UCU announces 18 days of strikes over the next two months at more than 30 London unis
There might also be marking boycotts that ‘strategically target the summer finals’
The University and College Union (UCU) announced 18 more days of strikes between February and March at 150 UK universities, including 31 in London. The exact dates will be confirmed next week.
This is an escalation in the union’s dispute with university employers over pay, working conditions, and pensions, which had just caused three days of nationwide strikes last November.
The union will also re-ballot to renew its ability to call industrial actions at all 150 universities further into 2023. If successful, marking and assessment boycotts might be called in April to “strategically target the summer finals” unless the disputes are settled.
UCU represents academic staff such lecturers and tutors at universities and colleges across the UK. Over the past few years, it has called numerous strikes, action short of a strikes, and marking boycotts over two disputes: one for better pay and working conditions, and the other against cuts to pensions and benefits.
These industrial actions have disrupted almost a month of teaching for students last year.
The upcoming strikes come after the Universities and Colleges Employers Association (UCEA) failed to meet the UCU’s demands for “a meaningful pay rise to deal with the cost-of-living crisis [and] action to end the use of insecure contracts.”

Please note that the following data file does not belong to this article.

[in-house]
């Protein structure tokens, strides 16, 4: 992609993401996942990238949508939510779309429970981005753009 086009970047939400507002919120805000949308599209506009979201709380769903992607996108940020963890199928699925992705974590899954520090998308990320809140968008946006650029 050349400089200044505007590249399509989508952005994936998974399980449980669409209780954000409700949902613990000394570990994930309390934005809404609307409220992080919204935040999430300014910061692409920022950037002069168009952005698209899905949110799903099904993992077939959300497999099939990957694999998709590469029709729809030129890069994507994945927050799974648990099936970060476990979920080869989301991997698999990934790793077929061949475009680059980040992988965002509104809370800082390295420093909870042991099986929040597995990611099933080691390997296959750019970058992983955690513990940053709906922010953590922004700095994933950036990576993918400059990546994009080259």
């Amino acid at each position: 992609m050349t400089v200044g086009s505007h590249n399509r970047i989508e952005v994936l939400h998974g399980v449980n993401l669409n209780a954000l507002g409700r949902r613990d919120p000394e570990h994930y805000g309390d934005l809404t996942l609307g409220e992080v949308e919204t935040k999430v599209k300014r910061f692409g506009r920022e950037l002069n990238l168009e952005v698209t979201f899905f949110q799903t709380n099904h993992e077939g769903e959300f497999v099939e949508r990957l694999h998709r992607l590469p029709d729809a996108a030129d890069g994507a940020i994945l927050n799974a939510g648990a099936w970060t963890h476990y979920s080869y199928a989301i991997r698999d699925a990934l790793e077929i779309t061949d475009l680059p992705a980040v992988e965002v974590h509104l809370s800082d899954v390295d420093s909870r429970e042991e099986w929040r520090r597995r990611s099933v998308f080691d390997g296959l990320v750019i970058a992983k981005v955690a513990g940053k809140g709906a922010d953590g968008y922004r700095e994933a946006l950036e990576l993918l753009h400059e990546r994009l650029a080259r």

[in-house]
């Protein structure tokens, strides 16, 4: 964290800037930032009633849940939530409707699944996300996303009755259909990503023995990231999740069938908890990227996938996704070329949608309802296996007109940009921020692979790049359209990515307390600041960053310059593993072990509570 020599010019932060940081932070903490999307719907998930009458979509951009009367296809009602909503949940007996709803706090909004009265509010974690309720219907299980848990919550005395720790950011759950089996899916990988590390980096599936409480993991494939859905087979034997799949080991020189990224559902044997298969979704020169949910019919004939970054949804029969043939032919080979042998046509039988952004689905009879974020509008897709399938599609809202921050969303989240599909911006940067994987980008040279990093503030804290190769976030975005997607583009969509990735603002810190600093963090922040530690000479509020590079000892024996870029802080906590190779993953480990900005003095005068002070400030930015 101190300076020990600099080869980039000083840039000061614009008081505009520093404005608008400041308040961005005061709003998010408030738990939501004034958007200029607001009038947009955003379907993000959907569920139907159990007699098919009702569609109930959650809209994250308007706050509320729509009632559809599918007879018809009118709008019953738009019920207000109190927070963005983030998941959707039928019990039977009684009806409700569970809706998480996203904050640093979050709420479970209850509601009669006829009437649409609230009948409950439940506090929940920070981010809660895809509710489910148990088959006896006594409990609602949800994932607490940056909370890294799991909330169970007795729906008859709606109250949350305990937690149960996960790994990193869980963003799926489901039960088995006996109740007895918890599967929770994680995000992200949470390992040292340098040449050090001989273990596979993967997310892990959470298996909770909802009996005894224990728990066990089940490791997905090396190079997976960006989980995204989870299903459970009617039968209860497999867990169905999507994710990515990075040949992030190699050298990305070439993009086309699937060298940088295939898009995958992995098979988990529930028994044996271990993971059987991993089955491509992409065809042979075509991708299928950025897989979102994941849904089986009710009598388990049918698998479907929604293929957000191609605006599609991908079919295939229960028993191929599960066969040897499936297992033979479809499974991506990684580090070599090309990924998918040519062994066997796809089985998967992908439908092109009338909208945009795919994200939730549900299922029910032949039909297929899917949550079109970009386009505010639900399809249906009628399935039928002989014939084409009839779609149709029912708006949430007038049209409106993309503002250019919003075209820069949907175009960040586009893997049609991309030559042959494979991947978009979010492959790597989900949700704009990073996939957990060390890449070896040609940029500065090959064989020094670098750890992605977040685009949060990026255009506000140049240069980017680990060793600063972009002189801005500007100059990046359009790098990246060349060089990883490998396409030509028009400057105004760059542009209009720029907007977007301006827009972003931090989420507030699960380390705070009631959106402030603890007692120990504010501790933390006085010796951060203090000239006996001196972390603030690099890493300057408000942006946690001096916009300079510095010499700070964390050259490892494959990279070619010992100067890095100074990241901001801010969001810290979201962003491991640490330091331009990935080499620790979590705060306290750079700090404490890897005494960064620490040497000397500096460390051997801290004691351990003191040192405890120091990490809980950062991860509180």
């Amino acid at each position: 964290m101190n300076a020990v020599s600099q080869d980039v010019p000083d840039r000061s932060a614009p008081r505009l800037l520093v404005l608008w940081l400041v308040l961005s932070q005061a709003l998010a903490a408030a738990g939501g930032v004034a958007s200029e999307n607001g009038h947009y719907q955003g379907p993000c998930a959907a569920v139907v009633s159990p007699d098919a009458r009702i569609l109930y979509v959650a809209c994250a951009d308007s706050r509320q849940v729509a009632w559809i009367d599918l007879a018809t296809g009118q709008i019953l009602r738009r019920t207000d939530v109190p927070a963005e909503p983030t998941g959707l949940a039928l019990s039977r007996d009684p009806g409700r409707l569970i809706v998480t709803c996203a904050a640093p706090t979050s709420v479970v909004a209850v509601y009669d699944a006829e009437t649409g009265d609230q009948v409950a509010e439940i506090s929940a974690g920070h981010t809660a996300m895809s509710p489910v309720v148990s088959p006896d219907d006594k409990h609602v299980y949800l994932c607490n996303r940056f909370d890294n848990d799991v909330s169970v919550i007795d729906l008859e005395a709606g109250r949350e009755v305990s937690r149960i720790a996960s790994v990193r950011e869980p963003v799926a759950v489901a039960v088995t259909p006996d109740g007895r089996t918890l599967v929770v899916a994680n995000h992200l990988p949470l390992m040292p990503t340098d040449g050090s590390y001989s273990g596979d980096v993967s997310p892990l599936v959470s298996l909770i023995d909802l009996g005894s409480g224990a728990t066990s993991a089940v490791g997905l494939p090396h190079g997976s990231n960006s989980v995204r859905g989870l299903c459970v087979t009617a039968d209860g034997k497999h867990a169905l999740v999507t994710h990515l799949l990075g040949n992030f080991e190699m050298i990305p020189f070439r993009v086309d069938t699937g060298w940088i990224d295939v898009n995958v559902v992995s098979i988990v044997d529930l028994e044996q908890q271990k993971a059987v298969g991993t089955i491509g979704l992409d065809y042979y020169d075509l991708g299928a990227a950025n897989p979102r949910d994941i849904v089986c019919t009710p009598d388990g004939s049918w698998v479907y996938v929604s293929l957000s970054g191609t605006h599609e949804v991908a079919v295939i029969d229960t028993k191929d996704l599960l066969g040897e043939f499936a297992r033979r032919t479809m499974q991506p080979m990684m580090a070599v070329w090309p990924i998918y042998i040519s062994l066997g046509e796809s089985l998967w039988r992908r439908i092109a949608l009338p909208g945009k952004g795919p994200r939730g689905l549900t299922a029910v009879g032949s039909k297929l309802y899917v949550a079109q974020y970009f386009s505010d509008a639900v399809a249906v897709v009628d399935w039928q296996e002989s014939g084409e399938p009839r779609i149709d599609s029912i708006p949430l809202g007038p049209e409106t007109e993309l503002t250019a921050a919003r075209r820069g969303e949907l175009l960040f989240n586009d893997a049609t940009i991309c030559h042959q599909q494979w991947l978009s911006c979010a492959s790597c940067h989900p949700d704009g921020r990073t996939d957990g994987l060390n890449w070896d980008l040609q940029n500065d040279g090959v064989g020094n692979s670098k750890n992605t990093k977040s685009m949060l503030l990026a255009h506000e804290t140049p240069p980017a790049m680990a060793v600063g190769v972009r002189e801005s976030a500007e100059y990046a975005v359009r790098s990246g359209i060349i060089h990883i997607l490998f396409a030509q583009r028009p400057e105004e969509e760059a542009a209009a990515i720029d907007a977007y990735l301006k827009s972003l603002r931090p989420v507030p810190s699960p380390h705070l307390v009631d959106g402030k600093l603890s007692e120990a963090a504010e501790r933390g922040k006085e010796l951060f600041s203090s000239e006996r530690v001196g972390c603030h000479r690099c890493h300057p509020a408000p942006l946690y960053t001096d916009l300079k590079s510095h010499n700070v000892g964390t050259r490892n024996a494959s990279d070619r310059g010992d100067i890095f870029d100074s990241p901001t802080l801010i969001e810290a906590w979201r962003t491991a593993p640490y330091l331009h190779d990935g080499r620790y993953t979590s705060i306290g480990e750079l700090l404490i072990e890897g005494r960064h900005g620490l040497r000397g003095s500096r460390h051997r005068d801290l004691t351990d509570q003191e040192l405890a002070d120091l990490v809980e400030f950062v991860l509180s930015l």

It was revealed that earlier this week, the UCEA offered a pay rise of between four and five per cent to the UCU to settle the dispute. But Jo Grady, general secretary of the UCU, said the union will not settle until employers “put more money on the table” and “bring forward discussions on non-pay related issues.”
She said about the decision to call more strikes: ‘Today our union came together to back an unprecedented programme of escalating strike action. The clock is now ticking for the sector to produce a deal or be hit with widespread disruption.
“University staff dedicate their lives to education and they want to get back to work, but that will only happen if university vice-chancellors use the vast wealth of the sector to address over a decade of falling pay, rampant insecure employment practices and devastating pension cuts. The choice is theirs.”
Unless an agreement is reached before then, these London unis will be hit by the new wave of strikes in the next two months:
- Birkbeck, University of London
- Brunel University London
- City, University of London
- Courtauld Institute of Art
- University of East London
- Goldsmiths, University of London
- University of Greenwich
- Imperial College London
- King’s College London
- Kingston University
- London Metropolitan University
- London School of Economics
- London School of Hygiene and Tropical Medicine
- London South Bank University
- Middlesex University
- Queen Mary, University of London
- Roehampton University
- Royal Academy of Music
- Royal Central School of Speech and Drama
- Royal College of Art
- Royal College of Music
- Royal Holloway, University of London
- Royal Veterinary College, University of London
- Senate House, University of London
- SOAS, University of London
- St George’s, University of London
- St Mary’s University, Twickenham
- University College London
- University of the Arts London
- University of West London
- University of Westminster